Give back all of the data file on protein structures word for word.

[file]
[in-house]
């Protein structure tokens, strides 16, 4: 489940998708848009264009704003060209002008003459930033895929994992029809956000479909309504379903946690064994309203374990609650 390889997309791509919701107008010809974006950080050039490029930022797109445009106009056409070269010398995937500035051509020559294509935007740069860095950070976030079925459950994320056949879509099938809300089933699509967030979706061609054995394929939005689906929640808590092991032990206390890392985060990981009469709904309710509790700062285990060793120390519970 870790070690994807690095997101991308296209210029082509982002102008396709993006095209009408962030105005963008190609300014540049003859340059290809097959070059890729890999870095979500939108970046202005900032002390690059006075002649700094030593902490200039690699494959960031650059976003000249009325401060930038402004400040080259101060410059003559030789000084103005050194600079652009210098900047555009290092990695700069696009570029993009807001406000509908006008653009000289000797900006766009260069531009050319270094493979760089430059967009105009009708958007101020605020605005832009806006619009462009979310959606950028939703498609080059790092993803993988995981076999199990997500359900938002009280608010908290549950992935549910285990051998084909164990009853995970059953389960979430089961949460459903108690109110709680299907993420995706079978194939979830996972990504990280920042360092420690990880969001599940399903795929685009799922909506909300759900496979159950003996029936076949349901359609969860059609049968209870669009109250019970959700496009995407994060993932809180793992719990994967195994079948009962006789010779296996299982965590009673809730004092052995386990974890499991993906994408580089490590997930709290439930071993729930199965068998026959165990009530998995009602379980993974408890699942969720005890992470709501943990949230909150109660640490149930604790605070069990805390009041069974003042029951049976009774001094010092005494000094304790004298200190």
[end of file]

[in-house]
């Protein structure tokens, strides 16, 4: 489940998708848009264009704003060209002008003459930033895929994992029809956000479909309504379903946690064994309203374990609650 390889997309791509919701107008010809974006950080050039490029930022797109445009106009056409070269010398995937500035051509020559294509935007740069860095950070976030079925459950994320056949879509099938809300089933699509967030979706061609054995394929939005689906929640808590092991032990206390890392985060990981009469709904309710509790700062285990060793120390519970 870790070690994807690095997101991308296209210029082509982002102008396709993006095209009408962030105005963008190609300014540049003859340059290809097959070059890729890999870095979500939108970046202005900032002390690059006075002649700094030593902490200039690699494959960031650059976003000249009325401060930038402004400040080259101060410059003559030789000084103005050194600079652009210098900047555009290092990695700069696009570029993009807001406000509908006008653009000289000797900006766009260069531009050319270094493979760089430059967009105009009708958007101020605020605005832009806006619009462009979310959606950028939703498609080059790092993803993988995981076999199990997500359900938002009280608010908290549950992935549910285990051998084909164990009853995970059953389960979430089961949460459903108690109110709680299907993420995706079978194939979830996972990504990280920042360092420690990880969001599940399903795929685009799922909506909300759900496979159950003996029936076949349901359609969860059609049968209870669009109250019970959700496009995407994060993932809180793992719990994967195994079948009962006789010779296996299982965590009673809730004092052995386990974890499991993906994408580089490590997930709290439930071993729930199965068998026959165990009530998995009602379980993974408890699942969720005890992470709501943990949230909150109660640490149930604790605070069990805390009041069974003042029951049976009774001094010092005494000094304790004298200190």